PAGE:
I really believe that maturing in our faith means deepening our relationship.  That is learning more about God for sure.  This book can help somewhat.  But it also doesn’t mean a life of apologetics.  It is a life of practice that is not “easy” or “quick.”  Anyone who has tried to live in this relationship Monday through Saturday will know that sometimes these doctrines reach their limit.  Doctrine is human language to help explain a mysterious God.  I think we have done a disservice by teaching  “blind faith” as the first defense for our relationship with God.  That is not even biblical.  People in the bible questioned.  Even Moses thought God had the wrong person.  All “blind faith” does is push people out when what they blindly follow doesn’t work in every situation.  Even something as simple as “thou shall not kill” becomes mediated in the fact that God had people lead armies, Joshua. It only goes so far to say that Joshua was only being used by God and God was the actual one killing.  That makes it even more of a mess.  And what about self defense?  And how does adultery really work when you have five wives?  Basically, men can’t commit adultery in that scenario.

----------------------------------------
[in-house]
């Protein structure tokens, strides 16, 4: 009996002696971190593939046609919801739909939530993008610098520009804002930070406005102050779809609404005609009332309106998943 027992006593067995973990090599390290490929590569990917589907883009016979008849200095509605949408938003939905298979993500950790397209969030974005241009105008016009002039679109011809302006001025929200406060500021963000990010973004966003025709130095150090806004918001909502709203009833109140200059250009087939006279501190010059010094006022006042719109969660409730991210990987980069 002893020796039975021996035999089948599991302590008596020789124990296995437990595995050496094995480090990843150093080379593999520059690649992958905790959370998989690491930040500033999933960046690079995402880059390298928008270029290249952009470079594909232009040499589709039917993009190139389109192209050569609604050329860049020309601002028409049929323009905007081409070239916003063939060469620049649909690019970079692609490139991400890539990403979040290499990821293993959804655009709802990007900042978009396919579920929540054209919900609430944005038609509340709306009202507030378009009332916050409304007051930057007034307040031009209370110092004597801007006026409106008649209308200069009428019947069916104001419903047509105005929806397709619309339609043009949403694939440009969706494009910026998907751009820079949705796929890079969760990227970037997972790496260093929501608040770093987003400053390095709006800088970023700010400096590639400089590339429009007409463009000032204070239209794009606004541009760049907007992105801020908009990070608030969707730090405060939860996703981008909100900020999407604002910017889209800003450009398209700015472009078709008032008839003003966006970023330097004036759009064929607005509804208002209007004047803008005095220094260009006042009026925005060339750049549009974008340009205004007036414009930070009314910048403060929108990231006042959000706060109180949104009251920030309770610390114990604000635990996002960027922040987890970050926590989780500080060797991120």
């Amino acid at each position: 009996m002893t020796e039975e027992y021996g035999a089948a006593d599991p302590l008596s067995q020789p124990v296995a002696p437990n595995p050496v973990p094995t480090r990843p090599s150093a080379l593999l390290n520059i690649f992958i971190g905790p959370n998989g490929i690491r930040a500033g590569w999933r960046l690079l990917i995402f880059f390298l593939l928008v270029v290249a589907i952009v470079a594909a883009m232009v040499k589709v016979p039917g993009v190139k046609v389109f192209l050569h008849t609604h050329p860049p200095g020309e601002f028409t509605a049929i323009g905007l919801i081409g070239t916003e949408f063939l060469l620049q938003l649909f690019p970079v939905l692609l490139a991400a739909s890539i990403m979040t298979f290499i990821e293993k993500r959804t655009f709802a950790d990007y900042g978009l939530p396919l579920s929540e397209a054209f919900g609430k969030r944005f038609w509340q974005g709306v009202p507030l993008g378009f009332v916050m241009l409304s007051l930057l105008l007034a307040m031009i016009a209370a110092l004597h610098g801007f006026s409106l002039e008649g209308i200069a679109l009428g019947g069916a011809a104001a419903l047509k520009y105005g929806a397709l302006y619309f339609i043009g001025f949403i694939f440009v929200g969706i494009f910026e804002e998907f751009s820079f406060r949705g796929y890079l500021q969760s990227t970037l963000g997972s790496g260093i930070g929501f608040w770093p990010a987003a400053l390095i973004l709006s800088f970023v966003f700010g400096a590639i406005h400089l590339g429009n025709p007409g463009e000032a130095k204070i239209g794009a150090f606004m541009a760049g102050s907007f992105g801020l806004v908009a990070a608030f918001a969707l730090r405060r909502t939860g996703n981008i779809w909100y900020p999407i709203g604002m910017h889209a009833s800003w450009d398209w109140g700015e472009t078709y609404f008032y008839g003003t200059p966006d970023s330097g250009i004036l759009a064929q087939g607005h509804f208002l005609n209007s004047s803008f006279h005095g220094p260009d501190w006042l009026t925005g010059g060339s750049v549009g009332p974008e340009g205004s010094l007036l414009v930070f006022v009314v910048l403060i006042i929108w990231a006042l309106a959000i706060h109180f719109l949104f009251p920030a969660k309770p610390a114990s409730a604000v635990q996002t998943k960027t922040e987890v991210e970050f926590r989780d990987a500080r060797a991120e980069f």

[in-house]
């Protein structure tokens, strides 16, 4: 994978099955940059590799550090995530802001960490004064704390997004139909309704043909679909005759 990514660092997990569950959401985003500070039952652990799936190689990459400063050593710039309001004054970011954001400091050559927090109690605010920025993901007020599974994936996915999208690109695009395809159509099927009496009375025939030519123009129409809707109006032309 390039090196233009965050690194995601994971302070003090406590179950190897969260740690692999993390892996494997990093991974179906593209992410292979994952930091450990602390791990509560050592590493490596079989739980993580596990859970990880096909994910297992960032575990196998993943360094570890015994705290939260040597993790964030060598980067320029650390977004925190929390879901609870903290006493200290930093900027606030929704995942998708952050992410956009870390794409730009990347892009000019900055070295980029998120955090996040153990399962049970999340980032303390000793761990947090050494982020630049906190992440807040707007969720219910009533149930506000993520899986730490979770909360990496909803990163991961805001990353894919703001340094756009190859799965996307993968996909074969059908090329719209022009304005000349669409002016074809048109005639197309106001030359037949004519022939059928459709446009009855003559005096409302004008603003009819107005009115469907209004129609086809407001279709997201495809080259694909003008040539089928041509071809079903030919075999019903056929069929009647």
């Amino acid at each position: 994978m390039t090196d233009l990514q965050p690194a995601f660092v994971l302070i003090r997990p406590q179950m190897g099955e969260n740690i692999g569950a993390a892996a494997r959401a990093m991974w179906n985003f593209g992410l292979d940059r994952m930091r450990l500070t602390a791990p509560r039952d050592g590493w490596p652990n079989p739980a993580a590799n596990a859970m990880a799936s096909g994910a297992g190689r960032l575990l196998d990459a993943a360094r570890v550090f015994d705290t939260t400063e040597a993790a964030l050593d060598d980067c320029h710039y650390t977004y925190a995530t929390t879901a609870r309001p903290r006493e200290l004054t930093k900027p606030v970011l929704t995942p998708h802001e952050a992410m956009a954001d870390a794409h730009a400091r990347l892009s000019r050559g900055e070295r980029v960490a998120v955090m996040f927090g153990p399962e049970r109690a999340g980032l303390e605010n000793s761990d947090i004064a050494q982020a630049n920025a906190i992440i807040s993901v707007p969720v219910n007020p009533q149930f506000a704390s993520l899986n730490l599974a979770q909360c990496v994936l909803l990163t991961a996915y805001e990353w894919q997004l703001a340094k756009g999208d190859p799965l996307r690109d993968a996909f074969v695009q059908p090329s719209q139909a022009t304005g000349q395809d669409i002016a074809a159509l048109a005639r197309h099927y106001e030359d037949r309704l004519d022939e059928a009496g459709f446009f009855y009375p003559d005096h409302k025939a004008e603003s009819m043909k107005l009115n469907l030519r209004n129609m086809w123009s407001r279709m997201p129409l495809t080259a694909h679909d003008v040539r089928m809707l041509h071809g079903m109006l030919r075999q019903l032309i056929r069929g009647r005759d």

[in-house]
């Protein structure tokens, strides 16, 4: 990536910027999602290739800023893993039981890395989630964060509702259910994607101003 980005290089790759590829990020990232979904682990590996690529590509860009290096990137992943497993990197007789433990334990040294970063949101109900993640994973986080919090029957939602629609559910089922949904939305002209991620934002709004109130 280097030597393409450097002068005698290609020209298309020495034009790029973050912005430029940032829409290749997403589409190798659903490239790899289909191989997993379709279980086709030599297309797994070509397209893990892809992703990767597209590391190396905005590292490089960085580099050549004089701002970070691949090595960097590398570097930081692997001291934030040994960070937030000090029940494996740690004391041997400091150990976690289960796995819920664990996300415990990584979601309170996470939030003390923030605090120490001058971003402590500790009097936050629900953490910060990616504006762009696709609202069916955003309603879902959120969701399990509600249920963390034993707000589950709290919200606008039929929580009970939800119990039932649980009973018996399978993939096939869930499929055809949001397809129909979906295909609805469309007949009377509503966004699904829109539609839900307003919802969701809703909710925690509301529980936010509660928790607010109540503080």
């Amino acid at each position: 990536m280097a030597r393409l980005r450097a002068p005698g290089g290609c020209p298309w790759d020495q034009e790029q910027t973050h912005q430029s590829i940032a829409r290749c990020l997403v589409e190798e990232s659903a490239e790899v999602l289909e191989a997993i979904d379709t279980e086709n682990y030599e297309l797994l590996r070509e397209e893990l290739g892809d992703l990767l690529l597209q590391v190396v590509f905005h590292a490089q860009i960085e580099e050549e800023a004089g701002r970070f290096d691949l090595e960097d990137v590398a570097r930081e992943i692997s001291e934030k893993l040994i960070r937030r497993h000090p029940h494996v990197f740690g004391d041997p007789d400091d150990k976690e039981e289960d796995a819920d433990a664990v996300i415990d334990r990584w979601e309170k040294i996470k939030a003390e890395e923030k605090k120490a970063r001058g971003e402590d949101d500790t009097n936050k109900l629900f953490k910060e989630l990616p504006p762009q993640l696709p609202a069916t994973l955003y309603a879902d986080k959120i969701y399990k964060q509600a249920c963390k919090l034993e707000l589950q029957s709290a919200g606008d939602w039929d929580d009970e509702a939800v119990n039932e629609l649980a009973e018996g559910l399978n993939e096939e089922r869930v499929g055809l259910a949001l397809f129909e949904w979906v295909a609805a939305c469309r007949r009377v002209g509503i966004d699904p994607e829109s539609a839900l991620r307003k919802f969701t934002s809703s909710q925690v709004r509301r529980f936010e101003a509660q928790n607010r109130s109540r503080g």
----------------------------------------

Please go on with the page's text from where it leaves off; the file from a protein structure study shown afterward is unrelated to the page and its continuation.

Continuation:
So to my point.  I think “maturity” definitely has something to do with knowing your stuff.  But it definitely has to do with knowing your stuff in the context of relationship.  It is knowing you stuff in practice.  It is knowing how to read the other beyond what the text can give us.  I would never discourage learning but, especially lately, I never want to leave a class I am teaching without the participants knowing how to use what we learned in real situations.

Oh and as for maturity, I strive for it, but I am also content on being a child in the hand of God.

The root of evil

What is the root of all evil? Money? Technology? Envy? Greed?

I have come to a very different answer these days. I am sitting here writing this with my eight year old screaming at me because I took away his internet. Well, he voluntarily gave it up by choosing to stay home from school by my perspective. He has been screaming for hours. “There’s nothing else to do”,”I’m so stupid”,”I hate my life”,”you’re the worse dad in the world.” Addiction is a terrible thing. I really need to cut back the usage and I will. I will be the best “worse” dad I can be because I love him too much for him to be this miserable about YouTube. But what is the root problem here?